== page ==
Wednesday, 6 August 2008

Size of Govt Reaches Biblical Proportions

Despite numerous rantings and lectures about how we live in "Godzone", the below tale is a good example as to why God didn't conduct his earthly business in New Zealand.

In the year 2007, the Lord came unto Noah, who was now living in Auckland, New Zealand, as an illegal immigrant and said, 'Once again, the earth has become wicked and over-populated and I see the end of all flesh before me.

Build another Ark and save two of every living thing along with a few good humans.'

He gave Noah the blueprints, saying, 'You have six months to build the Ark before I will start the unending rain for 40 days and 40 nights'. Noah was dubious about the project, because unending rain for 40 days and 40 nights is normal in Auckland, but he knew he must bow to the will of the Lord.

Six months later, the Lord looked down and saw Noah weeping in his revered quarter acre section....but no ark.

'Noah', He roared, 'I'm about to start the rain! Where is the Ark?' 'Forgive me, Lord,' begged Noah. 'But things have changed. I needed a building consent from the council. I've been arguing with the Fire Service about the need for a sprinkler system. My neighbours claim that I've violated the zoning laws by building the Ark on my property and exceeding the height limitations. We then had to go to Arbitration for a decision.

Then the electricity companies demanded a bond be posted for the future costs of moving power lines and other overhead obstructions, to clear the passage for the Ark's move to the sea. I argued that the sea would be coming to us, but they would hear nothing of it.

Getting the wood was another problem. The Greens have placed a ban on cutting local timber in order to save the Kiwi. I tried to convince the environmentalists that I needed the wood to save the birds. But no go! When I started gathering the animals, I got sued by an animal rights group. They insisted that I was confining wild animals against their will. As well, they argued the accommodation was too restrictive and it was cruel and inhumane to put so many animals in a confined space.

Maori have forbidden the project to continue unless taniwha are permitted on the Ark and indigenous tribes own half the Ark after I have designed and built it. I also have to agree to pay $150 Billion for depriving Maori of traditional lands by means of inundation, which they allege, is simply a case of 'holy colonization'.

I am bogged down in further negotiations on multimillion payments for rights to sail the Ark on the seas of Aotearoa. Other Maori tribes have sued me because they allege the Ark is a Pakeha version of the Maori canoe and they have appealed to the Waitangi Tribunal to declare it tapu.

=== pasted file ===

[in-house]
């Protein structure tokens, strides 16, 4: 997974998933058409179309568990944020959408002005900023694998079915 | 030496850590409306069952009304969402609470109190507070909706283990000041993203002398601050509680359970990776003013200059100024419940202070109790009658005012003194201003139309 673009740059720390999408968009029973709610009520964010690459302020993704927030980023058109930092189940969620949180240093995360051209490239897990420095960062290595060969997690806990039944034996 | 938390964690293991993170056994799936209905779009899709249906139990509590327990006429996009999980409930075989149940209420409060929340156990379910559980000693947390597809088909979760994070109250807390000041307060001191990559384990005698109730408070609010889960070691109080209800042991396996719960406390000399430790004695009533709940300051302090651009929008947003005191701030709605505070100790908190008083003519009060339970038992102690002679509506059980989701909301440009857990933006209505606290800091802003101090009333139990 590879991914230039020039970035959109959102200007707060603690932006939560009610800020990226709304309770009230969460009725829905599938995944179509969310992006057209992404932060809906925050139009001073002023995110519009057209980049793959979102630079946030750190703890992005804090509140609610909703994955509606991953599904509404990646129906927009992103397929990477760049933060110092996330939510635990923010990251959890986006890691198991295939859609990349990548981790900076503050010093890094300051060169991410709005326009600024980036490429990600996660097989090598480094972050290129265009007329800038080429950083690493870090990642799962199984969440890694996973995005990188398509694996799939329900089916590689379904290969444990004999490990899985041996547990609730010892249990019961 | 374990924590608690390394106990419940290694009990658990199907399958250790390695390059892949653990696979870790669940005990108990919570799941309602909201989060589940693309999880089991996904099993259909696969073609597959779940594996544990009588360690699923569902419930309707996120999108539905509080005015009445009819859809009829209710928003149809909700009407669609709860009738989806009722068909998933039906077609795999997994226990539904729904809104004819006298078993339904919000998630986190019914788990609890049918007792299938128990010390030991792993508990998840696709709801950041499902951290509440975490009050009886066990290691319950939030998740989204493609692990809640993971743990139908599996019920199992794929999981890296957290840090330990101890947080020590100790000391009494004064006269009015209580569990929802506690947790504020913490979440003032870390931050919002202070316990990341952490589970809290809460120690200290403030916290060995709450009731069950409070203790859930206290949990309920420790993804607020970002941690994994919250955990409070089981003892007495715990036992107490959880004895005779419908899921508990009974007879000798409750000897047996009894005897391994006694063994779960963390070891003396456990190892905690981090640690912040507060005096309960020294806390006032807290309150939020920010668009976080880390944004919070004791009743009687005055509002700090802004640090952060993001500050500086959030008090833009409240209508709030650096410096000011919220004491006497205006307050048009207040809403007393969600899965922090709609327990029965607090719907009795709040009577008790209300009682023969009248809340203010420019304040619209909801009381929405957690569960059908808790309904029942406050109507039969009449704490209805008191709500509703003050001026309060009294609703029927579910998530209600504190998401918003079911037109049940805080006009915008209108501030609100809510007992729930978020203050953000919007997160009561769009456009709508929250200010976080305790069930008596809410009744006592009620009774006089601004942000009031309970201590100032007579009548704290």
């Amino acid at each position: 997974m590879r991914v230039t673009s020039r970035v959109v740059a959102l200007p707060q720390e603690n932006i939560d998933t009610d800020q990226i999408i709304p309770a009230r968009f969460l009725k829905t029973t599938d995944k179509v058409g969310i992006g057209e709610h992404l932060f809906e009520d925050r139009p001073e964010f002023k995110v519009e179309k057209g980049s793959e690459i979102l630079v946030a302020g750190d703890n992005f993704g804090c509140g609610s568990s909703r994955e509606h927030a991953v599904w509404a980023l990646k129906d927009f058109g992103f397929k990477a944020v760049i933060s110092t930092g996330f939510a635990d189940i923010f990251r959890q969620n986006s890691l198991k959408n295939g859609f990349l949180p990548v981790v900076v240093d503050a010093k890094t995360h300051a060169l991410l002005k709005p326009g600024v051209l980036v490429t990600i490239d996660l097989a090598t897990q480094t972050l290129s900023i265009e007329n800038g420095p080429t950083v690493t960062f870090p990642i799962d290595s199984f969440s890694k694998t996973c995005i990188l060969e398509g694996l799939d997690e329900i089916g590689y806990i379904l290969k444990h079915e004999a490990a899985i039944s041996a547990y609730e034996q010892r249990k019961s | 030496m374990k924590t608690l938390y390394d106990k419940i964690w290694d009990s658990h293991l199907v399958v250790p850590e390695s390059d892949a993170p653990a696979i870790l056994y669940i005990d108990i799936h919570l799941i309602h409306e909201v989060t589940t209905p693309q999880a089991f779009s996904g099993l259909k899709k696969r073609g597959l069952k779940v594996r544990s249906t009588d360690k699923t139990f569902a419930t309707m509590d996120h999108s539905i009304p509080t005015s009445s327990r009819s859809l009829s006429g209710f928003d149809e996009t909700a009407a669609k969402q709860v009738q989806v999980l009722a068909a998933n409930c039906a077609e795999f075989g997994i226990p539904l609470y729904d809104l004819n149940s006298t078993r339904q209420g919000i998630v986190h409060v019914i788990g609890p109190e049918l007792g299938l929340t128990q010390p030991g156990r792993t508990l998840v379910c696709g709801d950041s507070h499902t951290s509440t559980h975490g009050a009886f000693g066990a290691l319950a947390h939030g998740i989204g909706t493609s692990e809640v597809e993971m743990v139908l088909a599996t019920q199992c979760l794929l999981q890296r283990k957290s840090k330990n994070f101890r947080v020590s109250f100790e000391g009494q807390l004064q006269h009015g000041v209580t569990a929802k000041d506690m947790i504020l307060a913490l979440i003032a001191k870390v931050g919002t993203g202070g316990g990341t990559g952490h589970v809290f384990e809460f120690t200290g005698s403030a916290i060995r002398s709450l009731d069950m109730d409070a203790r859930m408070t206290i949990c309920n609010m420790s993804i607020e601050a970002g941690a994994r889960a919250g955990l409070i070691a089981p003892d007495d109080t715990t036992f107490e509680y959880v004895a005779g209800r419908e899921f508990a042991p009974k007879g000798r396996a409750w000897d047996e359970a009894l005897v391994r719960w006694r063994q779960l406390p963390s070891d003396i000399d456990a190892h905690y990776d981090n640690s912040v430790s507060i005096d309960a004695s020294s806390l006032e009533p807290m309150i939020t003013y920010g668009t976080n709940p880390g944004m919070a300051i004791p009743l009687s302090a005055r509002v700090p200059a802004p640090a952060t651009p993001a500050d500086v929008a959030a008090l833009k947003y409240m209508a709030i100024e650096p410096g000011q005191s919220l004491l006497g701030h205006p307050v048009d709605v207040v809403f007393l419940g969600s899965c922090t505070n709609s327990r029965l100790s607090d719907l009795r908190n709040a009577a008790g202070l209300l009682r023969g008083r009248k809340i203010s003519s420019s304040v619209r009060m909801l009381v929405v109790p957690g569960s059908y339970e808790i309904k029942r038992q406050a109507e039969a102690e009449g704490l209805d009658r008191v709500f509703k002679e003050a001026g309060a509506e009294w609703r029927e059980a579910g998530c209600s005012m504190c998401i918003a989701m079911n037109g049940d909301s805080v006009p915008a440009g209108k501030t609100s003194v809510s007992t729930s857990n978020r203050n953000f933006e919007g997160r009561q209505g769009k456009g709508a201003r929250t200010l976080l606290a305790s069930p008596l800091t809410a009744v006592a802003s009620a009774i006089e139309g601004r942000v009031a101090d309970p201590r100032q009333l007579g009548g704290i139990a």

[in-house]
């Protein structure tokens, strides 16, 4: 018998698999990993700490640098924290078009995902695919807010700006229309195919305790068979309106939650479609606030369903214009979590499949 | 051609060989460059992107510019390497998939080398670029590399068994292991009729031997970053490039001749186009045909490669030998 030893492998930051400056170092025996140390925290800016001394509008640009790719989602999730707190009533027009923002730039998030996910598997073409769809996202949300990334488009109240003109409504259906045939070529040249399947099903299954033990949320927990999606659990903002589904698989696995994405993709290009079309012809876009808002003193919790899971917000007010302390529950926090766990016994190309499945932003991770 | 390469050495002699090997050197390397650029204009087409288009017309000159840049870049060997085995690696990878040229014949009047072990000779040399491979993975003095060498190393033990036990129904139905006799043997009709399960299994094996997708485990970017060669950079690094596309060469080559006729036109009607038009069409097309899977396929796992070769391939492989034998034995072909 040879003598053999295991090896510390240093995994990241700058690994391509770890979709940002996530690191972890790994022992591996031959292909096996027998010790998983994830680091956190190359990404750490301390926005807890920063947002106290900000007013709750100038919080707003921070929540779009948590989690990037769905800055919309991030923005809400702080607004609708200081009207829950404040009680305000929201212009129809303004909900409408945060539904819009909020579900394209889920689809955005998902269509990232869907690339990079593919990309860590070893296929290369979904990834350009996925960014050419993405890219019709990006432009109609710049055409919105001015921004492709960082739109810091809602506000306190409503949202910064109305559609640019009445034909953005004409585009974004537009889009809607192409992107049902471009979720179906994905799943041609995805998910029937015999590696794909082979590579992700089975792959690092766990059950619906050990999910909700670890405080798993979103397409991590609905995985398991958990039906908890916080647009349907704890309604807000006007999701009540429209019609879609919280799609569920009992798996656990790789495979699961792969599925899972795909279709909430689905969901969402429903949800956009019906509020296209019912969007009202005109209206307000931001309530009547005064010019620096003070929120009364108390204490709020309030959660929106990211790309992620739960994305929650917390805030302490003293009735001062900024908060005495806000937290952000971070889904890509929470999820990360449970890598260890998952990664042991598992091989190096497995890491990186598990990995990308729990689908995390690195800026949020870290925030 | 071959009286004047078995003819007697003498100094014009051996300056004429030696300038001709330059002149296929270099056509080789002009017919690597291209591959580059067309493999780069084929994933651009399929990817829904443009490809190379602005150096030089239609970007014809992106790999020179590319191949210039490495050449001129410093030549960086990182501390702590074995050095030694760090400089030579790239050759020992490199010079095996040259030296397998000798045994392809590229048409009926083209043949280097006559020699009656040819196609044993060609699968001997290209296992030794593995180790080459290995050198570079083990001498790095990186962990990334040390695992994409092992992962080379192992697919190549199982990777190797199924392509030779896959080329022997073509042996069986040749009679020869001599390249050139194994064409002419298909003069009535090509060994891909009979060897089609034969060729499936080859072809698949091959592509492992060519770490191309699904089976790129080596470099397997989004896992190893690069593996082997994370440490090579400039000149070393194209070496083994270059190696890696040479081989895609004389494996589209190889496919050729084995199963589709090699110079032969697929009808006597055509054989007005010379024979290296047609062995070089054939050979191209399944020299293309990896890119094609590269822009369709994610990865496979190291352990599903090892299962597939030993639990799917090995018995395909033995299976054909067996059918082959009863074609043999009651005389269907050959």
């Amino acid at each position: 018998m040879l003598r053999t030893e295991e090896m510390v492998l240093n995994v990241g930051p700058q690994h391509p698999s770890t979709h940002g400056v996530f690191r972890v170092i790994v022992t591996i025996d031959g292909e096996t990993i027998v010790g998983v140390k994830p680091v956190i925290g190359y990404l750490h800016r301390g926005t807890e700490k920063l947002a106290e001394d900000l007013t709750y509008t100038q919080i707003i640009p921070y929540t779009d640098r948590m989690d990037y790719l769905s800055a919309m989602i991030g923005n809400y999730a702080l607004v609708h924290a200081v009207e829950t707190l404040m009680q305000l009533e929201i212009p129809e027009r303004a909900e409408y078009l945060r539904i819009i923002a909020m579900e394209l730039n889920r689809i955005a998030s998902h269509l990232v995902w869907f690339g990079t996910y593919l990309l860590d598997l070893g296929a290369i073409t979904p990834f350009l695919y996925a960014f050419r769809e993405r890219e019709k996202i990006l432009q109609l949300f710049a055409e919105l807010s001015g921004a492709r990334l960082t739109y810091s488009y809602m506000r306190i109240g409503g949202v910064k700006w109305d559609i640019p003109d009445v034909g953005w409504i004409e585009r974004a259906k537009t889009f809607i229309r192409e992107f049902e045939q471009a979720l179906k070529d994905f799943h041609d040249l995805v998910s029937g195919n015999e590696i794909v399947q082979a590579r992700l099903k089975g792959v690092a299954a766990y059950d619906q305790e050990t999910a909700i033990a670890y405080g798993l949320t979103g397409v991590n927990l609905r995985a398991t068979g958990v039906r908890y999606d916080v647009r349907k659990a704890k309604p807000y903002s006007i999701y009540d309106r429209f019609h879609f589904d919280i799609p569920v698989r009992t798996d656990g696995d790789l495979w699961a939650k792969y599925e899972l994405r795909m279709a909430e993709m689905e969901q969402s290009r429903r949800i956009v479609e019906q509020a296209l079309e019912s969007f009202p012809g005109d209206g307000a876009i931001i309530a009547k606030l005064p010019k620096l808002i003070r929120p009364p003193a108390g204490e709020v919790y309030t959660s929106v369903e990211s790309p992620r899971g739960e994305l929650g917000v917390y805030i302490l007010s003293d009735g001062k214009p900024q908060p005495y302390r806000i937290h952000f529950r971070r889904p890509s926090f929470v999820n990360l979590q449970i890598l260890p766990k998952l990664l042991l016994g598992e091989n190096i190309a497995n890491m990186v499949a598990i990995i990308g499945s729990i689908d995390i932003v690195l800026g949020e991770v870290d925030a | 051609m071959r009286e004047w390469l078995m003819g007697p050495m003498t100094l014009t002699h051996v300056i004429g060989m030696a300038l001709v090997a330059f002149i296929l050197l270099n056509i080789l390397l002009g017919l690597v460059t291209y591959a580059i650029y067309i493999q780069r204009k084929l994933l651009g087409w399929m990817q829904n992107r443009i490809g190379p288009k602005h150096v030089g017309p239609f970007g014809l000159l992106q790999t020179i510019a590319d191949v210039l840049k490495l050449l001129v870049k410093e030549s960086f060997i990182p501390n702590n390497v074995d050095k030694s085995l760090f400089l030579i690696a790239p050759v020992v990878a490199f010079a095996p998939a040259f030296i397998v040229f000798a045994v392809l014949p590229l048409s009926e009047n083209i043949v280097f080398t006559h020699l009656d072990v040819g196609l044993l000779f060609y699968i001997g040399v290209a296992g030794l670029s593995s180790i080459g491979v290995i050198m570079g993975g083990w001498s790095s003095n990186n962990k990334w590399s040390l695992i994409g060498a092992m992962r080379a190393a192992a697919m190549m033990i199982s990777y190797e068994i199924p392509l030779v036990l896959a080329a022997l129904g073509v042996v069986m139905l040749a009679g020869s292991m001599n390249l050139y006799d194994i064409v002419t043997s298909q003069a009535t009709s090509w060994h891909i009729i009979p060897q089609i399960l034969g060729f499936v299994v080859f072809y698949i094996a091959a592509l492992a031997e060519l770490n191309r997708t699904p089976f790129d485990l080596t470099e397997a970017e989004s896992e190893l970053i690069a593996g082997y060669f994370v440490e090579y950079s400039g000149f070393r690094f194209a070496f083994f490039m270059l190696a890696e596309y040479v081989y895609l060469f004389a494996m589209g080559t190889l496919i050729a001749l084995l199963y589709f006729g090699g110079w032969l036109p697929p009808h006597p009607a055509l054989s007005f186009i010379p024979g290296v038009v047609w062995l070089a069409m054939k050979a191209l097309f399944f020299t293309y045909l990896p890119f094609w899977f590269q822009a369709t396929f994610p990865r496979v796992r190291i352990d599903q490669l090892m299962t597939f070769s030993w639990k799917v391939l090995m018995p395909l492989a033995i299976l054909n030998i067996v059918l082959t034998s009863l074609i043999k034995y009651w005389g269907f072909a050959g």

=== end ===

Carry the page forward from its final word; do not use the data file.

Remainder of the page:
Then the Environmental Court ruled that I couldn't build the Ark until they'd conducted an environmental impact study on your proposed flood.

I'm still trying to resolve a complaint with the Human Rights Commission on how many Maori I'm supposed to hire for my building crew and the requirement for separate female toilets in case I hire a woman. Also, the trades unions say I can't use my sons.

They insist I have to hire only Union workers with Ark building experience, and they expect a day in lieu if we work weekends or public holidays plus holiday pay and rain allowances.

OSH has decreed each employee must be equipped with a life jacket and personal life raft even though we are building on the mountain. When I pointed this out, they made me provide ice axes and climbing boots for each employee and their families, and harnesses because I was working over 3 metres in height.

To make matters worse, the Inland Revenue seized all my assets, claiming I'm trying to leave the country illegally with endangered species.

At first the Labour government was in favour of my project because it created building jobs on our mountain. Then they were shocked by an opinion poll which revealed that 99% of all New Zealanders opposed a devastating flood, and after an emergency cabinet meeting, Helen Clark announced that Labour had never favoured floods as a means of solving problems and was totally opposed to the project (unless future opinion polls revealed popular support for the Ark).

She said 'God should sit down and talk sensibly about the issues'.

So, forgive me, Lord, but it would take at least ten years for me to finish this Ark.

Suddenly the skies cleared, the sun began to shine, and a rainbow stretched across the sky. Noah looked up in wonder and asked, 'You mean, you're not going to destroy the world?'

'No,' said the Lord.

'The New Zealand Government beat me to it.

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